How many foot lbs of energy is in 1 lb of crude? Takes at least 6000 to hoist it 6000 ft?
    What is the energy content-in ft lbs-of a pound of oil?
    Gotta pump LOTS of CO2 into the atm to hoist that oil that high(guessing the mts have pretty high passes)
  10. RedylC94

    RedylC94 Well-Known Member

    Yes, but can't you recover that energy on the way down? Or at least save having to spend as much energy pumping it down as it takes to pump the tar the same distance at constant altitude?

    Can the stuff be pumped at all if it happens to get cold at high altitude in the winter in the Canadian Rockies?
    Last edited: Aug 21, 2012
  11. phoebeisis

    phoebeisis Well-Known Member

    You get a little energy back-as you say 6000 ft head-should carry you to the coast- but it will certainly cost more energy than a flat land pipeline

    They will have to heat that oil-won't get that energy back
    and REALLY INSULATE that pipeline- just like Alaska.
    I think they periodically run some big self propelled gadget thru it to clean it out-they must tether it so they can pull it out if necessary-maybe long super strong electric cord

    Say what is the earthquake risk out there?
  12. herm

    herm Well-Known Member

    depends how insulted the Native American Gods are by the desecration of a pipeline running over the burial grounds where Tony "Iron Eyes" Cody* is resting


    * Cody was born as Espera Oscar de Corti in Kaplan, Louisiana, a second son of Antonio de Corti and his wife, Francesca Salpietra, immigrants from Sicily.
  13. 50 mpg by 2012

    50 mpg by 2012 Well-Known Member

    According to a discussion heard recently ... it is concern about pipeline failures and the industry's success rate (or lack of) at "clean-up".

    One relatively new pipeline was said to have failed 15~20 times in about 24 months of operation.

    Plus these tar "oils" are difficult to recover from the environment once they "escape".
  14. herm

    herm Well-Known Member

    Just fine the company for each leak, watch how quickly the pipeline becomes leakproof.
  15. PaleMelanesian

    PaleMelanesian Beat the System Staff Member

    Unless the regulators and inspectors who would apply the fines are "involved" in the industry.
  16. phoebeisis

    phoebeisis Well-Known Member


    Love that Iron Eyes Cody thing.
    Genuine Italian Sicilian American "Indian" from Louisiana!
  17. herm

    herm Well-Known Member

    I hope they are involved in the industry, otherwise they would not know anything about it.. no community organizers or social workers doing this job please :flag:
  18. 50 mpg by 2012

    50 mpg by 2012 Well-Known Member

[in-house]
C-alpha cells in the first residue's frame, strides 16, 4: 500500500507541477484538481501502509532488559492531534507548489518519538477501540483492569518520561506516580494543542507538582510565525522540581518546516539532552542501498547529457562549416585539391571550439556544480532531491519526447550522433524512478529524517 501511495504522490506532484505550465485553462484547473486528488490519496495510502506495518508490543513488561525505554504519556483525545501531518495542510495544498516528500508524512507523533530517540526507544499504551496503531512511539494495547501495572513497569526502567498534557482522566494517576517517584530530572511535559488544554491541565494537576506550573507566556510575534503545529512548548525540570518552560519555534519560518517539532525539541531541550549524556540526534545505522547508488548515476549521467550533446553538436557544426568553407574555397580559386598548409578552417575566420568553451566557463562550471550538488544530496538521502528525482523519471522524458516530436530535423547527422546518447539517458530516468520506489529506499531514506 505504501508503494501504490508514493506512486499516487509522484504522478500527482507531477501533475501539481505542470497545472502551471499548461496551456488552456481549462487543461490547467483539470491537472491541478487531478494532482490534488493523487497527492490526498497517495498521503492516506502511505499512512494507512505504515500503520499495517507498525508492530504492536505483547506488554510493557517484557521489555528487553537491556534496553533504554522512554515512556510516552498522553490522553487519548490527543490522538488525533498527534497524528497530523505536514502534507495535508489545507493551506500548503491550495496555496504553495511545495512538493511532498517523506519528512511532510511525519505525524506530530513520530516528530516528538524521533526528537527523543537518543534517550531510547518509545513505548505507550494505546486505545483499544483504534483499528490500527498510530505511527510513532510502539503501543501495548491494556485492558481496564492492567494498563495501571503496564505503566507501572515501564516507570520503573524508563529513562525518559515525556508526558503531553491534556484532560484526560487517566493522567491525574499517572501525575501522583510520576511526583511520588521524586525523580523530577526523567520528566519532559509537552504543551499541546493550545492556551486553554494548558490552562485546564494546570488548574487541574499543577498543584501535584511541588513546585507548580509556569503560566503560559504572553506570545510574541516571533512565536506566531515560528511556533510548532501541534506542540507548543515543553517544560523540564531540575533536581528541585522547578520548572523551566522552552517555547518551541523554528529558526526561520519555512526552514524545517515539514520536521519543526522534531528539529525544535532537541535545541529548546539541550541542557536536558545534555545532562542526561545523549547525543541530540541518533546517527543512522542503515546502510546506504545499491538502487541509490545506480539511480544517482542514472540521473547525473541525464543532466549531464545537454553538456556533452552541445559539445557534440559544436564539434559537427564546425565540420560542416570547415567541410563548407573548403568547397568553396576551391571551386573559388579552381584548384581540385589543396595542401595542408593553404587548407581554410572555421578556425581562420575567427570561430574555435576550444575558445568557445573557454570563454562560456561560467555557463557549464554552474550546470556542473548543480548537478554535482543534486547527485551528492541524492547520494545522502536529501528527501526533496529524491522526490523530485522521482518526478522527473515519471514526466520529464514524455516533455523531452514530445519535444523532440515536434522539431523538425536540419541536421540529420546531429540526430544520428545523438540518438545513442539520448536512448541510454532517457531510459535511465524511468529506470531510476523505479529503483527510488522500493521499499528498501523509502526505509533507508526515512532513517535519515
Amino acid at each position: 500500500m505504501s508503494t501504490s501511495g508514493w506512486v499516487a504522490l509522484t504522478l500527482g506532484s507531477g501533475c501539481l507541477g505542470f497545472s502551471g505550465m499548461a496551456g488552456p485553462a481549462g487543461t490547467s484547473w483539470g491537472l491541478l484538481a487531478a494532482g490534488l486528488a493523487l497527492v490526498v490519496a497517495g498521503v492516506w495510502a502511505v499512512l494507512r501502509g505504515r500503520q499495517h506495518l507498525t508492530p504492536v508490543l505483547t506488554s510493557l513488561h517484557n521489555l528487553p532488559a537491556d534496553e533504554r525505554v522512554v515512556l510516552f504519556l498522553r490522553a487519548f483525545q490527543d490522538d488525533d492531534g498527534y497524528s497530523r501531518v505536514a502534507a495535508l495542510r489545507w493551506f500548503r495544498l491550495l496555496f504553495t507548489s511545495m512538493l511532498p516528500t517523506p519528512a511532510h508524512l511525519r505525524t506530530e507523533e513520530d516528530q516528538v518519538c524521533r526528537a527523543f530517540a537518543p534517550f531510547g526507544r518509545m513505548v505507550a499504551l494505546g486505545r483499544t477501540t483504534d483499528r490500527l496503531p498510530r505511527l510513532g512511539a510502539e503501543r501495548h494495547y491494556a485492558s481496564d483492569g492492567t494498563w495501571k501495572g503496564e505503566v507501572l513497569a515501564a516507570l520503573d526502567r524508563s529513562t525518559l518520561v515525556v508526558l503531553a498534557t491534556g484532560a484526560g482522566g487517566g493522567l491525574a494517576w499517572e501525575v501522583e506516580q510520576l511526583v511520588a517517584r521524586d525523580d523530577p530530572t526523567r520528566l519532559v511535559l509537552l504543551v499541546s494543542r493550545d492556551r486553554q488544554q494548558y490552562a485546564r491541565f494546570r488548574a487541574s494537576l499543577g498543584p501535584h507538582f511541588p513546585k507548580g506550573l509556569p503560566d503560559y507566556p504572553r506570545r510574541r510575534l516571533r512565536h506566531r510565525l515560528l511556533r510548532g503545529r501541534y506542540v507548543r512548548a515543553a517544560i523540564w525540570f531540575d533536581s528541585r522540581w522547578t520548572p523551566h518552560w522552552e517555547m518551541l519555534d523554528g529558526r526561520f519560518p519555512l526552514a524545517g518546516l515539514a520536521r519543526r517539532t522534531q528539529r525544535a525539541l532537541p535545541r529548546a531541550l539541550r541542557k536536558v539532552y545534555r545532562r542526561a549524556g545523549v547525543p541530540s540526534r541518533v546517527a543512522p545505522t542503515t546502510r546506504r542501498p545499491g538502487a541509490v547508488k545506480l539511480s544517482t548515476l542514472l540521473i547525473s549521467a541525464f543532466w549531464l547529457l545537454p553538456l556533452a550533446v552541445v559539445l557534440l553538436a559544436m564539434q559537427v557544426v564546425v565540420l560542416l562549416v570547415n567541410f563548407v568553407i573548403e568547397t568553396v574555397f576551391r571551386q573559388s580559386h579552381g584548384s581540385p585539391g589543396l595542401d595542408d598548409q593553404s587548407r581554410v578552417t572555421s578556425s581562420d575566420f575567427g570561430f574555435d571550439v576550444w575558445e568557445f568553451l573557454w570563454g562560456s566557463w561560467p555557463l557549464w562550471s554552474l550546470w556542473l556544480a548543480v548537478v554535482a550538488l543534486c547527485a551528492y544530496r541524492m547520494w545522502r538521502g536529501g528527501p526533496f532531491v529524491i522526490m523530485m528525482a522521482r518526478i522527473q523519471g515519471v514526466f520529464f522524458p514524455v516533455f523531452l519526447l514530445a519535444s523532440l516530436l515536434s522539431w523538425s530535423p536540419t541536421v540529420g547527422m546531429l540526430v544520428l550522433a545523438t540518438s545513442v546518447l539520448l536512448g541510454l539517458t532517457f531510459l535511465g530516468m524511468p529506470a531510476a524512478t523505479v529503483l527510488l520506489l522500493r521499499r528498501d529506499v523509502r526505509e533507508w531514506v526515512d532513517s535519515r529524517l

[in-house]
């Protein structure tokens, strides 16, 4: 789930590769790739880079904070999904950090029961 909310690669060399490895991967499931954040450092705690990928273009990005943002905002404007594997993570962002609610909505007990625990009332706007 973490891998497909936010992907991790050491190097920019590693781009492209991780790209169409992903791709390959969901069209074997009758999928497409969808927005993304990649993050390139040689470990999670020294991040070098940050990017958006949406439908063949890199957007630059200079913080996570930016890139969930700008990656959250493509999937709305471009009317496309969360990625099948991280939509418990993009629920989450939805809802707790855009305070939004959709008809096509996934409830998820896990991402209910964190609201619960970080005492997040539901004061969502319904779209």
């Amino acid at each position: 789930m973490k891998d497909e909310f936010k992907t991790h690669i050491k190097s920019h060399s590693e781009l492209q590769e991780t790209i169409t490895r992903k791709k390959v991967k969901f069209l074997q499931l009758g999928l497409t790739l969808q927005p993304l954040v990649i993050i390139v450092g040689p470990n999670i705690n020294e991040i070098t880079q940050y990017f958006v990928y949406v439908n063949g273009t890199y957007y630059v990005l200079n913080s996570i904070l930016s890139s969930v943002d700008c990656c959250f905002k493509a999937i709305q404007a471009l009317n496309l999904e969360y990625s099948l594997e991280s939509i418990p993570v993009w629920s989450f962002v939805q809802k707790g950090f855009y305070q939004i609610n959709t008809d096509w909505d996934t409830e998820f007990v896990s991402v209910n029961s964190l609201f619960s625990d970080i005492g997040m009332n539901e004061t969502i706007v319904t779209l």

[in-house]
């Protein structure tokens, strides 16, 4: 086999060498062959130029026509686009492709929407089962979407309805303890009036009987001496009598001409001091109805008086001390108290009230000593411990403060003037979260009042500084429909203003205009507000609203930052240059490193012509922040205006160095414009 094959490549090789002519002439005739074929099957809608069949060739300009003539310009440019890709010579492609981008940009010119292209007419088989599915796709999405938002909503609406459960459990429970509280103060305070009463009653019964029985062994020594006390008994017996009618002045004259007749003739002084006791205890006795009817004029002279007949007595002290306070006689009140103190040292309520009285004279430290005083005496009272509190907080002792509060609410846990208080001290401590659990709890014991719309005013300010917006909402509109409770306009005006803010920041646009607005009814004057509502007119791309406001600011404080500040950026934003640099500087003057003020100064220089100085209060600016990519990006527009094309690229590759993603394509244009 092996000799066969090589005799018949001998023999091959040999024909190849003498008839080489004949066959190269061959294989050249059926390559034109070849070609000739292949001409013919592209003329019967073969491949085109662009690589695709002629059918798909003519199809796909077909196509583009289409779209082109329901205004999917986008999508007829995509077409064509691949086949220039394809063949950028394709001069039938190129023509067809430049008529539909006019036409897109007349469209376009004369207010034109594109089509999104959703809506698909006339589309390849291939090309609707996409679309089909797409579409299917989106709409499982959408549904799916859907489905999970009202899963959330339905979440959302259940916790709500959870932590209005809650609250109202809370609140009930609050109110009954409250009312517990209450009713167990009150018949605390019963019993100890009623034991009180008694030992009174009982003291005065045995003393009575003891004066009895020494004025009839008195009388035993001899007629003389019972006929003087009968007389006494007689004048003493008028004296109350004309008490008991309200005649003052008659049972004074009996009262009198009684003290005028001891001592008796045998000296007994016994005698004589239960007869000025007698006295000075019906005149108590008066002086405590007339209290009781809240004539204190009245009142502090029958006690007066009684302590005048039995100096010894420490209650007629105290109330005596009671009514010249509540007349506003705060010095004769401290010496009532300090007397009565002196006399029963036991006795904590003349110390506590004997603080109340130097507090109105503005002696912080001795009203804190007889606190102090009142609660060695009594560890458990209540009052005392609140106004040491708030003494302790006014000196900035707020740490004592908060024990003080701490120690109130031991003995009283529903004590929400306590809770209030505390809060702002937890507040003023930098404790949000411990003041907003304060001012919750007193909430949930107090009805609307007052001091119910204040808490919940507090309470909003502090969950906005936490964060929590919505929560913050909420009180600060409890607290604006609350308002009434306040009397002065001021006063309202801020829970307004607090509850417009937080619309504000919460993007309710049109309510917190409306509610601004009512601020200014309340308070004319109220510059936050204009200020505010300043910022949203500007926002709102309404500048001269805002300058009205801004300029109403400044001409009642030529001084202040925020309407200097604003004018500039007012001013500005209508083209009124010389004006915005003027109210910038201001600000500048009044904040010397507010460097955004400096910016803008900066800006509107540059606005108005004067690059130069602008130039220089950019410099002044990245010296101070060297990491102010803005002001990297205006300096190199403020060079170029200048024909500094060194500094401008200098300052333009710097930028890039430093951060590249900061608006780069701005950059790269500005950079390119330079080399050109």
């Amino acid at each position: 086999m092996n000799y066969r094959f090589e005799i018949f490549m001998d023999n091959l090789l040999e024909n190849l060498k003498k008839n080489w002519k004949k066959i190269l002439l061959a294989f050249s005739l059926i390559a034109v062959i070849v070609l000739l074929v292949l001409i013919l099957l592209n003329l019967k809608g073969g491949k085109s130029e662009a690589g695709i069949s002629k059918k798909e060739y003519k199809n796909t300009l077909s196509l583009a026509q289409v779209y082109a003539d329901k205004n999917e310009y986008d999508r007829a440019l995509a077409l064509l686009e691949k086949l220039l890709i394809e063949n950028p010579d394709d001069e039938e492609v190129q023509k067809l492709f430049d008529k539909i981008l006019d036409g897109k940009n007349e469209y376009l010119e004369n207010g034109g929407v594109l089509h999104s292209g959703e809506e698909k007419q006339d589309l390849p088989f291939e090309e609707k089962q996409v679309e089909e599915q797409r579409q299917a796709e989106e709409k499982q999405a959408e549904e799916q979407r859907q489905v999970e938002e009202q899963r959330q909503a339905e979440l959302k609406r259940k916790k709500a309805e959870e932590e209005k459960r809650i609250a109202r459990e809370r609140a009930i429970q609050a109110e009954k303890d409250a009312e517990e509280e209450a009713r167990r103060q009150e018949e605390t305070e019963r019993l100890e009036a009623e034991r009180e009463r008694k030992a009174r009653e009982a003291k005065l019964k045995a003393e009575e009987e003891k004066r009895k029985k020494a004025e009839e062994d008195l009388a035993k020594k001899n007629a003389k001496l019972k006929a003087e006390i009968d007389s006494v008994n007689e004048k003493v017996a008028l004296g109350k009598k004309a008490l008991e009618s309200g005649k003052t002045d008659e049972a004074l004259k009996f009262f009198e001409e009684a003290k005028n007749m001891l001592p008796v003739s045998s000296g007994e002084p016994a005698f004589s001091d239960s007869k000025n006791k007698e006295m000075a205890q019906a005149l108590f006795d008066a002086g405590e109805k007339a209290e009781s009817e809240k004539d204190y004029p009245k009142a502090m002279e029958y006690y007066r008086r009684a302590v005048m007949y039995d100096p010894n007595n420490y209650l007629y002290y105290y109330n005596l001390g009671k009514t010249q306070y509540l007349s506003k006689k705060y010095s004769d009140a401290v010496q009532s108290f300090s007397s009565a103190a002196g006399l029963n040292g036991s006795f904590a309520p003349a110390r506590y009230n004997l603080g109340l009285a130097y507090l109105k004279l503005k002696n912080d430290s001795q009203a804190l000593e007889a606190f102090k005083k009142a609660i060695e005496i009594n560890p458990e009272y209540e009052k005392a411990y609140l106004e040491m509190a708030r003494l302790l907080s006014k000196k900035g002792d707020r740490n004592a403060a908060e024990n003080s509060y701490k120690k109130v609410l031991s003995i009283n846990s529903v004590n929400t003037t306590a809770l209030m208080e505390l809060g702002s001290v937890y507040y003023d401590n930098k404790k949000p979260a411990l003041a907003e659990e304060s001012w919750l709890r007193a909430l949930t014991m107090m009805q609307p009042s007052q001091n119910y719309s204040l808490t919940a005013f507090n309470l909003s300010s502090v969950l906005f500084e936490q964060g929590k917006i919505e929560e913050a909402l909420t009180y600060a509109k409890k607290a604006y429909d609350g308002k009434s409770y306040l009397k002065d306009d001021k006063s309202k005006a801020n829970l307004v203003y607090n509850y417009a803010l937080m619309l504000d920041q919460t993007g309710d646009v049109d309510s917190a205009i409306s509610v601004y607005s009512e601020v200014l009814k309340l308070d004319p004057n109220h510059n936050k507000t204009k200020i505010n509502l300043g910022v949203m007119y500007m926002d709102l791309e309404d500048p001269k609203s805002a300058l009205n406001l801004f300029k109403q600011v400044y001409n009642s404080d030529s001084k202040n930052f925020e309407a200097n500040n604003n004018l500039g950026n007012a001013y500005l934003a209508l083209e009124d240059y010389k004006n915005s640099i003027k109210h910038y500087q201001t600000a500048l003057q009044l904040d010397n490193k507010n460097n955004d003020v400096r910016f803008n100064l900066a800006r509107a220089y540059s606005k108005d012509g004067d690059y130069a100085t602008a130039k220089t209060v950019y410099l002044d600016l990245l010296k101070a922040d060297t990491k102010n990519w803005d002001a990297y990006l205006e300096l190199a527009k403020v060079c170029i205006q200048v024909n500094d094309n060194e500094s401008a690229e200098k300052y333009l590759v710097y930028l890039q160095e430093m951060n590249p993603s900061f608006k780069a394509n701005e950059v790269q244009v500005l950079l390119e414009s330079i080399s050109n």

How much of a fine?

    Maybe double (or triple?) the cost of a pristine cleanup?

    How about the BP Gulf spill? Has it been totally cleaned up yet? No. What is the cleanup cost so far?

    Just asking ...
  19. herm

    herm Well-Known Member

    You know that oil is biodegradable, after a while nature will take care of it. The Gulf seems to have come thru fine.
  20. phoebeisis

    phoebeisis Well-Known Member

    BP- for some reason- is getting ready to sell Gulf of Mexico leases to the Chinese.
    Perhaps "reparations" have been so harsh that they have to.
    Or maybe they haven't actually kicked in the $$ yet-and are planning to not have assets that can be seized.
    Or maybe they need the cash?

    In any case-I would probably prefer the Brits to the Chinese.
    It is suggested the Aussies are bidding also.Yeah I would prefer them.
    USA based companies aren't going to end up with the leases-many have spent lots of cash on deep water leases which aren't paying off yet-so they don't have thr $$ to bid..

    In any case gotta be careful about how harshly they are punished-you can end up with the Chinese (probably less of a concern in inland Canada than 50-100 miles off the coast of USA)

    Some of our fishermen complained that they ween't adequately compensated because "they didn't actually show what they really made on their taxes" cash business in a lot of cases.

    Yeah-gotta be careful with fines reparations if it is a "good company" or a better than wha you might end up with company.
    BP was probably about average in cost cutting cheaping out-they certainly screwed up-well tests showed them they shouldn't unload the drilling mud in that well- but they ignored that-they also cheaped out on how it was done in other ways-
    But now we get the Chinese-so......